Tennessee companies considering undergoing a Chapter 11 bankruptcy may be interested to learn about a March 2017 U.S. Supreme Court decision. The court ruled 6-2 that bankruptcy courts do not have the authority to allow select creditors to bypass others in the order of repayment.

Under Chapter 11, a bankruptcy plan assigns claims to a specific class and determines how each class of claims is to be handled. A company that employs structural dismissal agrees to pay one group of creditors that have priority, but not the other creditors that have the same type of priority. The bankruptcy can then be dismissed.

A trucking company based in New Jersey used a structured dismissal to make sure that the attorneys that worked on its Chapter 11 bankruptcy and other creditors were paid. The company’s drivers who had the same priority were not paid. In response, the drivers filed a lawsuit for $8 million in damages, which was approved by the bankruptcy court.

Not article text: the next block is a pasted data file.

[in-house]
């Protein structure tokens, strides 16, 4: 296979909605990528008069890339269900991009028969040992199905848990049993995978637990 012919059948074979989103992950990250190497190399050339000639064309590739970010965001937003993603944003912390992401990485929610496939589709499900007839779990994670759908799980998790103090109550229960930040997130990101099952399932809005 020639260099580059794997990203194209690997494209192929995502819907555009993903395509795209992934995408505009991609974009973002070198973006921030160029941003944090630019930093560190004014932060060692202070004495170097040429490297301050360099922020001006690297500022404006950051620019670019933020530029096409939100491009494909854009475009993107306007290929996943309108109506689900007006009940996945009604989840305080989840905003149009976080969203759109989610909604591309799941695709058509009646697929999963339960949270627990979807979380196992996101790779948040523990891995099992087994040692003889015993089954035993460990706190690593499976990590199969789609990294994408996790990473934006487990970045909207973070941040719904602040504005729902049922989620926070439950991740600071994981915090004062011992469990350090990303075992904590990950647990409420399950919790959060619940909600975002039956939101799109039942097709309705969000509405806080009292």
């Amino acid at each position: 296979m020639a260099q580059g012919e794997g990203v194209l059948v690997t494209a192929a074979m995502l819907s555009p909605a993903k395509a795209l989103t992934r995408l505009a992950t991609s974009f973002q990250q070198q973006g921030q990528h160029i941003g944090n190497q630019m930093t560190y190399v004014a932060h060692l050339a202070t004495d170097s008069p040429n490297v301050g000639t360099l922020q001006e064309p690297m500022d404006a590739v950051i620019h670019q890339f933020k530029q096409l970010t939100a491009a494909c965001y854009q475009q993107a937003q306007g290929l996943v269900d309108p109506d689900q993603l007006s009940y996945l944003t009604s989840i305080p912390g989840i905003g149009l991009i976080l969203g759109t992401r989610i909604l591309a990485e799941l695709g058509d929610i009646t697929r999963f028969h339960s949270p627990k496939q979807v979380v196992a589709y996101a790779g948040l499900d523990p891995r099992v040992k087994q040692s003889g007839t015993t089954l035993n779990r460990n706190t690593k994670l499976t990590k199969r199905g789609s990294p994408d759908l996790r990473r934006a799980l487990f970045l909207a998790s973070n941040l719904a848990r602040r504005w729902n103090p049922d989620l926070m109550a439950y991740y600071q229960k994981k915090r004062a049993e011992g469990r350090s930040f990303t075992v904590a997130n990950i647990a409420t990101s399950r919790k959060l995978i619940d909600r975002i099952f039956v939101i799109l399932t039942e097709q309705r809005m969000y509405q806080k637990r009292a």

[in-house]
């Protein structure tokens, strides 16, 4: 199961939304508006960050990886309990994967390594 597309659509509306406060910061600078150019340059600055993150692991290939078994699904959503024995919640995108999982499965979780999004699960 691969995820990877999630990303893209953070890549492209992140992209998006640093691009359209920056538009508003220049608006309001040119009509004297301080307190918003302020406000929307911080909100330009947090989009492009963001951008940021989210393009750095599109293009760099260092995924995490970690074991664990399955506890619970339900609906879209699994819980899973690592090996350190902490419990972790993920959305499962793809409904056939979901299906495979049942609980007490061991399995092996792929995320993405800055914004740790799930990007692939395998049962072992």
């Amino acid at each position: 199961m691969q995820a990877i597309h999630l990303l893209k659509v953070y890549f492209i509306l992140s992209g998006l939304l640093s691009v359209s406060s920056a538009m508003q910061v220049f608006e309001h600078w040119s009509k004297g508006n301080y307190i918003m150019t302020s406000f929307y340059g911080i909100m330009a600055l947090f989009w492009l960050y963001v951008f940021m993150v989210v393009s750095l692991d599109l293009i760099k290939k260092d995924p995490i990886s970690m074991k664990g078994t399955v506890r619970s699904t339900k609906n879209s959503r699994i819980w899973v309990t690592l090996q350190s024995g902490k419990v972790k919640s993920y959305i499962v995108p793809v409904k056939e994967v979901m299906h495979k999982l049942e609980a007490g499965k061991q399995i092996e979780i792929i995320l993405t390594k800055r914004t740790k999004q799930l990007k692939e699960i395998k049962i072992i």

Another suit was filed by a group of unsecured creditors against two entities that possessed liens against the trucking company. The trucking company and the creditors eventually settled. However, the drivers opposed the settlement because they should have had a higher priority than some of the other creditors. The bankruptcy court approved the settlement and the ruling was confirmed by a district court and then a circuit court before it was heard by the Supreme Court, which reversed the ruling and determined that structured dismissals that do not adhere to normal priority rules require the approval of affected creditors.

Chapter 11 can be an effective form of debt reorganization for businesses that are facing temporary financial issues. One key is to getting the restructuring plan approved, and an attorney who has experience with these matters can often be of assistance in this regard.